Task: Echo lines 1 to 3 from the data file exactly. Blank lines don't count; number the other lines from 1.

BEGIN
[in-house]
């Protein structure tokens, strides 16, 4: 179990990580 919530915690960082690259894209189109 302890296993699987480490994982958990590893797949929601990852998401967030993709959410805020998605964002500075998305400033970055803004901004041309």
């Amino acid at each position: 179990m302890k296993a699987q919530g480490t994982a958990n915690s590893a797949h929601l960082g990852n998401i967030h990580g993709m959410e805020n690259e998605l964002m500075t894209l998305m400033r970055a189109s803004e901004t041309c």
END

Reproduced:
[in-house]
């Protein structure tokens, strides 16, 4: 179990990580 919530915690960082690259894209189109 302890296993699987480490994982958990590893797949929601990852998401967030993709959410805020998605964002500075998305400033970055803004901004041309």
């Amino acid at each position: 179990m302890k296993a699987q919530g480490t994982a958990n915690s590893a797949h929601l960082g990852n998401i967030h990580g993709m959410e805020n690259e998605l964002m500075t894209l998305m400033r970055a189109s803004e901004t041309c």